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Typically, financial advisors and tax consultants advise their clients to defer all income possible into future years to avoid paying taxes on earnings for as long as possible. However, 2010 should be looked at as a "tax waterfall" year, in which this advice may get turned on its head.

Let's examine why you might consider having as much income as possible taxed in 2010. The press has been full of the fact that the "Bush tax cuts" will expire at the end of 2010. We have been led to believe that this event will only effect the wealthy, currently being defined as couples earning over \$250,000 per year.

While I could make the case that working couples with total income of \$250,000 per year are not always "wealthy," let's explore how the expiration of these tax cuts will affect all taxpayers, rich and poor alike. In 2011, when the tax cuts passed in 2001 expire, everyone's taxes will increase. What is not commonly known is that, on a percentage basis, the largest increases will be on taxpayers who earn the least. Here's why:

In 2010, a couple with taxable earnings of only \$25,000 per year pays 10 percent taxes on the first \$16,750 and then 15 percent on each additional dollar that they earn, up to \$68,000. The total 2010 federal tax bill on \$25,000 of taxable income is approximately \$2,900.  Since 2011 tax brackets have yet to be published, we will assume no inflation, leaving the 2011 tax brackets the same as in 2010.

In 2011, the 10 percent tax bracket disappears. The couple earning \$25,000 now pays 15 percent taxes on every taxable dollar that they earn. When their tax bill comes due, instead of owing \$2,900 to the federal government, they will owe \$3,750. This represents a 30 percent increase in federal taxes owed.

Now let's look at a "wealthy" couple, with taxable earnings of \$250,000 per year. In 2010, they are in the 33 percent marginal tax bracket with a federal tax bill of approximately \$60,300. In 2011, if this couple again has \$250,000 in taxable income, they are now in the 36 percent marginal tax bracket, with a federal tax bill of approximately \$66,600. The additional \$6,300 represents a 10 percent increase in federal taxes owed.

The 2011 tax impact will be even more onerous for Americans who have saved and invested their income. Currently, if you are lucky enough to have long term investments that have increased in value, the government receives a maximum of 15 percent of your (capital) gain when you sell the investment. In 2011, the taxes on investment gains will increase by at least 33 percent, as the long term capital tax rate rises to (at least) 20 percent.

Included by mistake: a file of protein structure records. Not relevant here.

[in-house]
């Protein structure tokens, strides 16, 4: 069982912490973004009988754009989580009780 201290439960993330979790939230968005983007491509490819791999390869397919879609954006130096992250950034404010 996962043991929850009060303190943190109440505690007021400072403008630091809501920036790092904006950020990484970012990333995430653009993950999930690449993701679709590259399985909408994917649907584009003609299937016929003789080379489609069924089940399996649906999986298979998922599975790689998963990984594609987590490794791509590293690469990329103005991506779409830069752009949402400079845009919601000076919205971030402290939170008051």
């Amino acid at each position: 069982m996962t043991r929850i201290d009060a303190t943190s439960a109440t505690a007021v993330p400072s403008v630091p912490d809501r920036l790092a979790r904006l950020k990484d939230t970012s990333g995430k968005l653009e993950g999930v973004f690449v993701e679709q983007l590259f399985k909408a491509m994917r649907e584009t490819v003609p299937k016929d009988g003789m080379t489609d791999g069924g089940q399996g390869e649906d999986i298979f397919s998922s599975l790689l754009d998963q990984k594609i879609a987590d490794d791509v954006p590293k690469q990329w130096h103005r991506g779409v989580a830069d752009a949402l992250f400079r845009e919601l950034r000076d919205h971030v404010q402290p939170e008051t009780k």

If you are receiving stock dividends, you currently pay a maximum of 15 percent federal tax on all of your qualified dividends. In 2011, these same dividends will be taxed at your ordinary income tax rate, which could be as high as 39.6 percent. Thus your dividends will receive tax increases that could be a great as 164 perce nt of their current rate.

These tax increases require no action by congress. Our politicians are also considering numerous new tax increases. One increase being considered is a European style Value Added Tax (VAT), similar to a sales tax but on a national scale. However, without any legislative action, the expiration of the 2001 tax cuts will result in a significant tax increase on every tax-paying American.
2010 will be a very important year to pay close attention to your taxes. If you are planning on retiring, selling a vacation home or any other activity that might have significant tax consequences, visit with you financial and/or tax advisor early in 2010. Together, you can determine the lowest cost approach, on an after tax basis, to the important decisions that you face in 2010.

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Wayne Farlow

Wayne Farlow is the founder of Financial Abundance, LLC, a Registered Investment Advisor firm.  He is a Certified Financial Planner (CFP®), focusing on Retirement Planning, Investment Management, Small Business Owner Planning and Sudden Wealth/Inheritance Planning.  His book, “Financial Abundance Guide,” is available free at www.farlowfinancial.com .  He can be reached at wayne@farlowfinancial.com or at 303-554-0309.

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